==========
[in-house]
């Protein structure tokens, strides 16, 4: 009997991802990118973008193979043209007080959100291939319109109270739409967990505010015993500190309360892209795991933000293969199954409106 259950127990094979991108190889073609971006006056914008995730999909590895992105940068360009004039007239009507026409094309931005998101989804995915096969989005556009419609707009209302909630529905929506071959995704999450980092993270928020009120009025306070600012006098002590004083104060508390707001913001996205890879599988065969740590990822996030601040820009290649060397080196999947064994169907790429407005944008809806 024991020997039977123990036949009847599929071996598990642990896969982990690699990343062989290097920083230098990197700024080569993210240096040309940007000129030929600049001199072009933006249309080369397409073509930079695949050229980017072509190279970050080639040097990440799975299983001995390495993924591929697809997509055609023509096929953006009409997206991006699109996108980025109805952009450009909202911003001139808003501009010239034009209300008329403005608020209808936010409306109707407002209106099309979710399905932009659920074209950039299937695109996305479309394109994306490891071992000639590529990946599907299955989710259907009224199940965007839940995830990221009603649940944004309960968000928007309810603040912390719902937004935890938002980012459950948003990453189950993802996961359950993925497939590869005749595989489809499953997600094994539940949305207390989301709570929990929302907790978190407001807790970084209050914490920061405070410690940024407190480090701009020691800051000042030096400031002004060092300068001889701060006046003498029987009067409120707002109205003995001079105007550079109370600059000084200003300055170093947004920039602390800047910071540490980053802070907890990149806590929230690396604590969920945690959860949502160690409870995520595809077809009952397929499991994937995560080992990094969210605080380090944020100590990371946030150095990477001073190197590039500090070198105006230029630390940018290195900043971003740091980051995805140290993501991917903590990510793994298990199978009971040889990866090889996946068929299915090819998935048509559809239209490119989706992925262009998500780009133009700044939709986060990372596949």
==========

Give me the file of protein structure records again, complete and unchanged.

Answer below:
[in-house]
């Protein structure tokens, strides 16, 4: 009997991802990118973008193979043209007080959100291939319109109270739409967990505010015993500190309360892209795991933000293969199954409106 259950127990094979991108190889073609971006006056914008995730999909590895992105940068360009004039007239009507026409094309931005998101989804995915096969989005556009419609707009209302909630529905929506071959995704999450980092993270928020009120009025306070600012006098002590004083104060508390707001913001996205890879599988065969740590990822996030601040820009290649060397080196999947064994169907790429407005944008809806 024991020997039977123990036949009847599929071996598990642990896969982990690699990343062989290097920083230098990197700024080569993210240096040309940007000129030929600049001199072009933006249309080369397409073509930079695949050229980017072509190279970050080639040097990440799975299983001995390495993924591929697809997509055609023509096929953006009409997206991006699109996108980025109805952009450009909202911003001139808003501009010239034009209300008329403005608020209808936010409306109707407002209106099309979710399905932009659920074209950039299937695109996305479309394109994306490891071992000639590529990946599907299955989710259907009224199940965007839940995830990221009603649940944004309960968000928007309810603040912390719902937004935890938002980012459950948003990453189950993802996961359950993925497939590869005749595989489809499953997600094994539940949305207390989301709570929990929302907790978190407001807790970084209050914490920061405070410690940024407190480090701009020691800051000042030096400031002004060092300068001889701060006046003498029987009067409120707002109205003995001079105007550079109370600059000084200003300055170093947004920039602390800047910071540490980053802070907890990149806590929230690396604590969920945690959860949502160690409870995520595809077809009952397929499991994937995560080992990094969210605080380090944020100590990371946030150095990477001073190197590039500090070198105006230029630390940018290195900043971003740091980051995805140290993501991917903590990510793994298990199978009971040889990866090889996946068929299915090819998935048509559809239209490119989706992925262009998500780009133009700044939709986060990372596949």